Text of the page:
4. This is a ridiculous article. there is no “taboo” to literary fiction set in the past. LIBRA? the book DeLillo thinks is his own most important work to date? UNDERWORLD, which moves back in time to 1951? Dana Spiotta’s Eat the Document, and now Innocents and Others, which chronicles currents in film and communication in the early 1980s? Zachary Lazar’s SWAY? Francisco Goldman’s Divine Husband? David Mitchell’s Thousand Autumns? Colm Toibin’s the Master? Plus all seven volumes of Proust. Not to mention Victor Hugo, George Eliot, Sir Walter Scott, Robert Graves, Marguerite Yourcenar, Charles Dickens, Alexander Dumas, Leo Tolstoy, and on and on and on and on

    There is no authority to this article. it’s merely meant to create a false antagonism in order to promote new books.

  5. OK and I am going to throw down Penelope Fitzgerald’s The Blue Flower, Beryl Bainbridge’s Master Georgie and Everyman for Himself, Matthew Kneale’s English Passengers, Peter Carey’s The True History of the Kelly Gang, Thomas Berger’s Little Big Man, Hilary Mantel’s The Giant O’Brien, Adam Gould’s The Quickening Maze. The only literary taboo Chee can attest to is breaking the 40 dollar cost for a hard cover fiction in Canada. Guy’s got some big cahoona’s!!!

  6. Starting with the biggest name drop, War and Peace, and adding The Charterhouse of Parma, I wonder if it useful to think of two kinds of serious historical novels: those dealing with national/cultural trauma or pivot-points, like War and Peace, Wolf Hall, The Red Badge of Courage, The Book of the Night Women, Butchers Crossing, or The Buried Giant; and those about recent history, within the author’s aware lifetime, like Charterhouse, Hilary Mantel’s Beyond Black (as much a spiritual history of the Thatcher era as about spiritualists–please read it), Puddi’nhead Wilson, The Door, Middlemarch, Libra, Flamethrowers, Sway, or A Brief History. Is there a different way they are important to the reader or writer?

    I don’t mean this to be an inclusive dichotomy. There are historic novels as parable or allegory (the example that comes to my mind is a play, The Crucible); novels about History-it’s-Self like Cloud Atlas; novels that challenge history like Blood Meridian or Ghost Town or Catch 22; and novels that rewrite history to include, like Tipping the Velvet or Middle Passage. It’s an interesting discussion–thanks for starting it.

  7. I’m guessing that literary historical fiction starts with The Iliad and Odyssey, since Homer is believed to have composed these works about 4 centuries after the war that inspired them.

    Later, Shakespeare wrote a couple of series of history plays, some about the Romans (Julius Caesar, Antony & Cleopatra), another group about the Wars of the Roses (The Henrys and Richards and all their parts), and ancient kings of Britain (Lear, MacBeth).

    And agreeing with Don Hackett, War and Peace is an archetypal example of a critically-acclaimed novel featuring fictional “everyman” characters caught up in giant historical events.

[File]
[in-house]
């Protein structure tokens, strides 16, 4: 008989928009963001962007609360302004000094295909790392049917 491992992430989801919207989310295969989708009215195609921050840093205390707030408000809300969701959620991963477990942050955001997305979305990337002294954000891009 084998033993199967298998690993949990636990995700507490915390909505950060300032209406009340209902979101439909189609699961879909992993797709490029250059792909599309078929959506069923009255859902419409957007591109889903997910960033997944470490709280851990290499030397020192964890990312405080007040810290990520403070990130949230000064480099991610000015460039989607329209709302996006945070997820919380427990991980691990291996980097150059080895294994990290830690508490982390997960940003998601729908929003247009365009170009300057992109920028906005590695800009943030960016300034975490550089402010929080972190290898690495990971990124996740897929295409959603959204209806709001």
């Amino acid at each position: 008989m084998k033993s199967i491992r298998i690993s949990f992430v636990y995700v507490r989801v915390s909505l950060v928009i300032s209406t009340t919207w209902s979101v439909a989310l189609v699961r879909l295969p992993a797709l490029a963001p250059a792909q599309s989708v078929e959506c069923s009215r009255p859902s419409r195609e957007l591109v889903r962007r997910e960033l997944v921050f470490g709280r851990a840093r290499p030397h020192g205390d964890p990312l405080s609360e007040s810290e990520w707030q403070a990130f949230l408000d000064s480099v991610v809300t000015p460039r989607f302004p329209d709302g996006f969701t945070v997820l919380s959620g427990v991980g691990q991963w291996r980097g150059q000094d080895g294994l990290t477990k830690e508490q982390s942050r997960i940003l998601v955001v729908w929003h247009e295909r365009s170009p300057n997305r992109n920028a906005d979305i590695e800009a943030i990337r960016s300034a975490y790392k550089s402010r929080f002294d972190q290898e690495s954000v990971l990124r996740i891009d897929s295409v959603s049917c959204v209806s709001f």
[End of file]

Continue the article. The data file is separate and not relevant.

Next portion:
All of the above works have been very popular for a long time. another work that certainly has had a huge impact on American culture and follows this “small fictional people in big history” format is Gone With the Wind. Although the book has never been a favorite of critics, and its racial views are horribly discredited (while accurate to the era of the characters and the historiography of the author’s time), the book has been enduringly popular and tells its story with a measure of real literary power. It also took its author several years to write.

    Works of this format have long been popular and prestige items in the Young Adult category, as examples like “Johnny Tremain” and “Summer of My German Soldier” attest.

    So I have to agree that there seems little “new” about historical fiction that gets taken seriously by critics while selling like hotcakes to readers.

  8. Sham covered what I wanted to say. It’s the equivalent of praising a Capital-L-Literary author for writing a zombie novel (cough, Colson Whitehead, cough) because it’s a “literary zombie novel”. There has been “literary” work in every genre since the birth of literature. The fact that the establishment literati may have missed out on them is their shortcoming and their inability to open their minds to more literature that isn’t just about trite middle class mundanities. The people who actually read ALL the forms literature has to offer seem to be more knowledgeable on the subject.

  9. I guess it’s about the fear of teenage pregnancy and the push for abstinence over safe sex. It’s about the first time and it’s about the risk. There is a view in YA scholarship that sex is made into a moral lesson, that it always has consequences. Most books I can think of where there has been a sex scene, it has been glossed over, fade-to-black, and there’s been a ramping up of the danger following the scene (although I also mostly read paranormal, so danger is very natural there!).